>> Michael Grant:
Here now to tell us more about our water reservoir situation is Charlie Ester, manager of water resources for Salt River Project, and Larry Dozier, deputy general manager of the Central Arizona Project. We thought between major flood events it would be timely to talk about the reservoir situation. Charlie, I got to hand it to you, last time that you and Tony were on, I think it was about five, six weeks ago, pretty accurate on the short-term, long-range forecast.

>> Charlie Ester:
We said there would be a small break before the next storms came in and I think both Tony and I said when they do they are going to be a little more productive and they certainly have been. We have been getting a lot of precipitation across the watersheds.

>> Michael Grant:
Give me what you think about the balance. Frequently March is really the rainy month if you're going to have a rainy month.

>> Charlie Ester:
Actually the climatological peak for precipitation is the first week in March. There's no reason to believe this is going to quit any time soon. I suspect we'll get several more storms well into March, and in fact the latest forecasts from the national weather service is for the March and April period to remain above normal.

>> Michael Grant:
Larry, it's also been a very good winter for the Colorado River watershed. How good?

>> Larry Dozier:
Yes, it has. It just -- we should have every reservoir of significance on the Colorado River, but primarily Lake Powell and Lake Mead should finish this year fuller than they were last year. Now, that's a little bit iffy for Lake Mead. If it even breaks even, we'll be happy because we expected it to drop 10 feet. But right now, it looks like it could break even next year or be up or down a foot or so and Lake Powell could be 25 feet higher than it was. Those are big reservoirs. They have a lot of room to store water in them and one good year's not going to make up for the effects of five to nine years of drought. But it sure takes the pressure off and gives us a couple more years of breathing room even if we go back into a drought.

>> Michael Grant:
Yeah, Las Vegas has to be breathing a sigh of relief because if I recall correctly, I mean, Mead was getting dangerously close to some of their intake level, were they not?

>> Larry Dozier:
They were getting to the point where they were looking that in four to five years their upper intake would be unable to function. They built a new intake that's 50 feet lower than that and put it in service in the last year or so but it would have limited their ability to meet peak uses and made them have to manage around water quality when you have to take the water off of that top layer that's a little warmer, got a little more algae in it, it's a little more difficult. So this again has given them a real reprieve to work with the rest of the basin states for shortage criteria.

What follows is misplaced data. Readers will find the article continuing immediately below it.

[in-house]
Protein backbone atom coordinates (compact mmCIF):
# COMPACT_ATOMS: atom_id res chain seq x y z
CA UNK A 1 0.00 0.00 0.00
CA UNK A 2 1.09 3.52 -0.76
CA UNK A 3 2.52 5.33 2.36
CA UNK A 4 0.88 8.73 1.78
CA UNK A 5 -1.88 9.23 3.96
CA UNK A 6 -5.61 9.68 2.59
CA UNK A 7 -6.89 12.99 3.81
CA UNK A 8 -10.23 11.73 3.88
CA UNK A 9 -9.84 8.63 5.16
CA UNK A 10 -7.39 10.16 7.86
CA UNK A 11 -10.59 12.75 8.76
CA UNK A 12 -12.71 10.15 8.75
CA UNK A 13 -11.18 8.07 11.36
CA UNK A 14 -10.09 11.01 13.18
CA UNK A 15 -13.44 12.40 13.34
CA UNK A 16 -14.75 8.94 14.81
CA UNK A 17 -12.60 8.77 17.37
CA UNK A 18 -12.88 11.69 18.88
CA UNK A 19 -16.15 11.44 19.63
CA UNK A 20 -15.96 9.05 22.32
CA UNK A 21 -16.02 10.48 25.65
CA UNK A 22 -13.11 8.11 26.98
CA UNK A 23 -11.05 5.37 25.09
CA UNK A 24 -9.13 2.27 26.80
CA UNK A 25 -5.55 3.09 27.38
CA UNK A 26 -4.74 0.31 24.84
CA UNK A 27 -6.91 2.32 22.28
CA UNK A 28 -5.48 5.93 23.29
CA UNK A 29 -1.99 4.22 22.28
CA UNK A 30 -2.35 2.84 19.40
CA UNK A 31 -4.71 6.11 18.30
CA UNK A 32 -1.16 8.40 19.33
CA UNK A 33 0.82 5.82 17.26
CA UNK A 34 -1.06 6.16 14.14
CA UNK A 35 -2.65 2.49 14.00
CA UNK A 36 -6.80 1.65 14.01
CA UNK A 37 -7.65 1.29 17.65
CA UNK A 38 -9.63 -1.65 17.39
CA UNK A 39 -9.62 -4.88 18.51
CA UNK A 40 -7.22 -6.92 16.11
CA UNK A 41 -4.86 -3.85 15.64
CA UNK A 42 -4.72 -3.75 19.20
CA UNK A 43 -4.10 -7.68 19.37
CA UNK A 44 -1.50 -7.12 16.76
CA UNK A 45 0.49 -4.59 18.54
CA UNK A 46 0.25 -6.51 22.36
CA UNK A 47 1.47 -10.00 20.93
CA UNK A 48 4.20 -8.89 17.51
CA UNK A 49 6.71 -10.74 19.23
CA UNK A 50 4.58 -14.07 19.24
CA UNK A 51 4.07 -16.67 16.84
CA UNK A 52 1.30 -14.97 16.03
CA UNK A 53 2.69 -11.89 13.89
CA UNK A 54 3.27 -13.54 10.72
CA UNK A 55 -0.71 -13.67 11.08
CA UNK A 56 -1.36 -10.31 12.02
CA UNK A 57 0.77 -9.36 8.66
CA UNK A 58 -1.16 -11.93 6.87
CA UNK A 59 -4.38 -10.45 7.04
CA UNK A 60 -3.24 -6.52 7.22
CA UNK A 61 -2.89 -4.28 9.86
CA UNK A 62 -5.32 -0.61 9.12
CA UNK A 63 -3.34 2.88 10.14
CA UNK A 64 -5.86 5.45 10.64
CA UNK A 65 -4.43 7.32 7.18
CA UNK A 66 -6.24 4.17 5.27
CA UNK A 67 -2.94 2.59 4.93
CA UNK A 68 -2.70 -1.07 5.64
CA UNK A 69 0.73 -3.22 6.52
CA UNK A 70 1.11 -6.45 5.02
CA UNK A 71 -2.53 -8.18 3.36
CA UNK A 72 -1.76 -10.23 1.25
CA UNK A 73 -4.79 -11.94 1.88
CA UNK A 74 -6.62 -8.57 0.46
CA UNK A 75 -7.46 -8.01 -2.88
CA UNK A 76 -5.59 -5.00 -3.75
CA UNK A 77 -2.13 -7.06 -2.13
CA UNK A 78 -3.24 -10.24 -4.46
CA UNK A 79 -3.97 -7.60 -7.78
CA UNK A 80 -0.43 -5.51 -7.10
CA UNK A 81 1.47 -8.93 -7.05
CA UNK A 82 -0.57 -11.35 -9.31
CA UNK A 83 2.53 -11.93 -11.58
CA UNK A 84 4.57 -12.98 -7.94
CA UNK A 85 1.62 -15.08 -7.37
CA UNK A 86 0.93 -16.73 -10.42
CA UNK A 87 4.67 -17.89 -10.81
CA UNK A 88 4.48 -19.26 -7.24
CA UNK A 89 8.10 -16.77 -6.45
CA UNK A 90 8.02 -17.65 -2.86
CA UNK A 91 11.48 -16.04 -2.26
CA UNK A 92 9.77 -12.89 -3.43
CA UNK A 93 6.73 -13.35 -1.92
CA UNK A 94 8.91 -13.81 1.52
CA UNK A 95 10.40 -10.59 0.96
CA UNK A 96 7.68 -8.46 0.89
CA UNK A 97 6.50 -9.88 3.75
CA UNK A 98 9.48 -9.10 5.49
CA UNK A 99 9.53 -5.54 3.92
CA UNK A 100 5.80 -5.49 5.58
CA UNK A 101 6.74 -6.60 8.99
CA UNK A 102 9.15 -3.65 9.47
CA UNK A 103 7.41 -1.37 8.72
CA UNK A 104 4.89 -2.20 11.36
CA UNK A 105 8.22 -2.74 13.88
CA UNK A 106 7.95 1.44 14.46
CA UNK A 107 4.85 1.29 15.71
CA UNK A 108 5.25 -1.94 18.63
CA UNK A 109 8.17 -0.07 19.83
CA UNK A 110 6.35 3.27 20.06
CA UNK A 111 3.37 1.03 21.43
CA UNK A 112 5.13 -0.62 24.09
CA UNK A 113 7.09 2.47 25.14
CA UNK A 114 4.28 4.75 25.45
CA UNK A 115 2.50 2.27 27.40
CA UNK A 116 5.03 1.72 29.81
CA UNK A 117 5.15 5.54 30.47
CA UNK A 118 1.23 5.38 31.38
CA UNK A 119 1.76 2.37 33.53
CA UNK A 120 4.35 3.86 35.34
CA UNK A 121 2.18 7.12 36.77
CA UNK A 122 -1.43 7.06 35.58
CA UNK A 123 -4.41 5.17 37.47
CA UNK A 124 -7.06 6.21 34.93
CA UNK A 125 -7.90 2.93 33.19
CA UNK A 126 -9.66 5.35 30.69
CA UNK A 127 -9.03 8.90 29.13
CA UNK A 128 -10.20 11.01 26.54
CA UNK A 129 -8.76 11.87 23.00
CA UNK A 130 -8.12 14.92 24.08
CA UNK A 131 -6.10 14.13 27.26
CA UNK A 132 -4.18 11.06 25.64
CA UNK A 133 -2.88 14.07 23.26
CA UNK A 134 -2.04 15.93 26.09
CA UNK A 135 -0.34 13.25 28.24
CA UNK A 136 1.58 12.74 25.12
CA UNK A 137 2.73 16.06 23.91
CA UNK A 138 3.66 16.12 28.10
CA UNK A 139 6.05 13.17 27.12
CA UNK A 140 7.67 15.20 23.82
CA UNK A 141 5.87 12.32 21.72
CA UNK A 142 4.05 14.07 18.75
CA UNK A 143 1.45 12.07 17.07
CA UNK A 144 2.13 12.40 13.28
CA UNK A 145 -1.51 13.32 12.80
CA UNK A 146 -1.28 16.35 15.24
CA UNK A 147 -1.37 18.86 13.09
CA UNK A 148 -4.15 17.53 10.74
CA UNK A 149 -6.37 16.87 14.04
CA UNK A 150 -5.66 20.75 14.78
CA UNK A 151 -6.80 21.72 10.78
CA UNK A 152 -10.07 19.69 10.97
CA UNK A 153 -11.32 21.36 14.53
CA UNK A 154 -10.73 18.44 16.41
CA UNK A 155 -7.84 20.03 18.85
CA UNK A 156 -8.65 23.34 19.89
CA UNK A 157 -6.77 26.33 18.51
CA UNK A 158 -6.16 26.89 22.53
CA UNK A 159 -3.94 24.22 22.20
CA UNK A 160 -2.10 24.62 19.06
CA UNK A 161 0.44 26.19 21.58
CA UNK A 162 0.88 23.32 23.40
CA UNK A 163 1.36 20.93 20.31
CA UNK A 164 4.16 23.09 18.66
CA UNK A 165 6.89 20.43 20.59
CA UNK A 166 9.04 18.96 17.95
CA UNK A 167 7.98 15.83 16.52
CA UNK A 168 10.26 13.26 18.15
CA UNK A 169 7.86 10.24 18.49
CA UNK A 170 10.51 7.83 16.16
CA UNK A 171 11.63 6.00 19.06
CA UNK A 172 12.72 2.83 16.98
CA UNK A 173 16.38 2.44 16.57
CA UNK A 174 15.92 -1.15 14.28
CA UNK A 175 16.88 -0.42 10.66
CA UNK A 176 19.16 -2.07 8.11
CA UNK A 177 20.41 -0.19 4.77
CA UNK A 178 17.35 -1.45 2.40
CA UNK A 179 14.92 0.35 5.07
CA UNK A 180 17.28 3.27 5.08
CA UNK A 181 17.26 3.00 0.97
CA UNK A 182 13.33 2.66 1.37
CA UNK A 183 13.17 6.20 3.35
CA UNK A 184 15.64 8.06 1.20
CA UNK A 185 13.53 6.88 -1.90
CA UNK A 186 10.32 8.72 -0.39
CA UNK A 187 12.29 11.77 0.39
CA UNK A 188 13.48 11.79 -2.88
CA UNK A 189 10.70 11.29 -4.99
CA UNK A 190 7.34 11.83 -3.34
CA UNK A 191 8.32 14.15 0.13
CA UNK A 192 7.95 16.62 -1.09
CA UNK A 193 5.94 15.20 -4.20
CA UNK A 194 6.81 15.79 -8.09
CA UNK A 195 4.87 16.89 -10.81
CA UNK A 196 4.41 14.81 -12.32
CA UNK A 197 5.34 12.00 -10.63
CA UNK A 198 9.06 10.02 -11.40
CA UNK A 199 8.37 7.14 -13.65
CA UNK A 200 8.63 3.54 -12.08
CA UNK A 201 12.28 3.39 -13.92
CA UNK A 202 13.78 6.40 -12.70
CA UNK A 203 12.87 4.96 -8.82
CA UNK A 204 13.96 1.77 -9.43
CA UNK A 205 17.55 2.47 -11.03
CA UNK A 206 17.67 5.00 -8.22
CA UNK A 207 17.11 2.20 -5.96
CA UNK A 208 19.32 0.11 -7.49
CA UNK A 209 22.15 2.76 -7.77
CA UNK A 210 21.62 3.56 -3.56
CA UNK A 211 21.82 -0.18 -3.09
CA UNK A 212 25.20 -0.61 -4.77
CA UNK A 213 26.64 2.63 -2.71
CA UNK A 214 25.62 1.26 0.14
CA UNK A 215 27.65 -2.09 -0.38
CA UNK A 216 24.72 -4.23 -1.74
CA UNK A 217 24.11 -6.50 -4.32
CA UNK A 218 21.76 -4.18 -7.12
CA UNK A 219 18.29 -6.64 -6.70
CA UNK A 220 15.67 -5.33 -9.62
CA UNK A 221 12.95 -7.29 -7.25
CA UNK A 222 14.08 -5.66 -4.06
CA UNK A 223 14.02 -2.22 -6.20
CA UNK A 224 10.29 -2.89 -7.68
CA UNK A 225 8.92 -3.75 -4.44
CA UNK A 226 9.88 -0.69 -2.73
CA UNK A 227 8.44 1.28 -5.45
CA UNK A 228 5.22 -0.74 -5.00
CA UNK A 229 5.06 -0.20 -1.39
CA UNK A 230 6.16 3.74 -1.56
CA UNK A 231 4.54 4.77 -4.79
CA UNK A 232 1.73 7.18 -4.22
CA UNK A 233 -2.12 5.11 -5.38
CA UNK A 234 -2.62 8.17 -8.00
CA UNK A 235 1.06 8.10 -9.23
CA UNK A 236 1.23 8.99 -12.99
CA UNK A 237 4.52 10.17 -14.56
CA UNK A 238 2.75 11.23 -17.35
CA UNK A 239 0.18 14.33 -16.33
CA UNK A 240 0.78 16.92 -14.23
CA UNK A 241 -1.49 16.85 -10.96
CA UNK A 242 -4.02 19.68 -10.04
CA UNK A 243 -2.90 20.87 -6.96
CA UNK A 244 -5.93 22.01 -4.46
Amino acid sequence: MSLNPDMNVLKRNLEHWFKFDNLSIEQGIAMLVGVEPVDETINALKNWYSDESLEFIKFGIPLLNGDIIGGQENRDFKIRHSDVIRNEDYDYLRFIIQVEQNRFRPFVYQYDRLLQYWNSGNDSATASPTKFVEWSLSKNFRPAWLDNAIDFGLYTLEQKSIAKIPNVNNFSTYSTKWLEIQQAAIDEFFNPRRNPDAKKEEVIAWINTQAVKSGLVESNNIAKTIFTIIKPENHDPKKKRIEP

>> Michael Grant:
Charlie, are we getting too much rain -- I mean, in contrast to snow? I know the preference is for snowpack. Why?

>> Charlie Ester:
Well, I think -- you know, after 9, almost 10 years of drought I will take precipitation any way nature gives it to us but ideally you would like to build a large snowpack up on the watershed and have it melt slowly so you can fill the reservoirs in a nice even manner and limit the amount of spill that you have to do, but what we've been getting is relatively warm storms. For example, last weekend's storm snow level was 8,000 feet and we got a lot of rain, it fell on our snowpack. Fortunately the rain was slow enough that it didn't melt a lot of the snow. So we still have quite a bit of snow up there. The other thing we'd like to do is push a little more of this rain onto the salt watershed. The Verde has been favored all season long, and, of course, that's where our smallest reservoirs are. So virtually all the water we have spilled so far has come from the Verde reservoirs.

>> Michael Grant:
Remind us again the basic parameters of the Verde watershed and the Salt River shed.

>> Charlie Ester:
The Verde watershed basically goes from north Scottsdale all the way north to Flagstaff and then west towards Williams and Ashfork. The salt watershed is essentially from Payson east all the way to Alpine, that area. The salt is a little higher, farther in the east part of the state and, of course, the Verde is more in the central and western part of the state. All these storms have been coming in from the southwest, going across northwest Arizona and putting lots of precipitation in that part of the state.

>> Michael Grant:
Larry, where do you guys want it to snow? Give me the geographic definition --

>> Larry Dozier: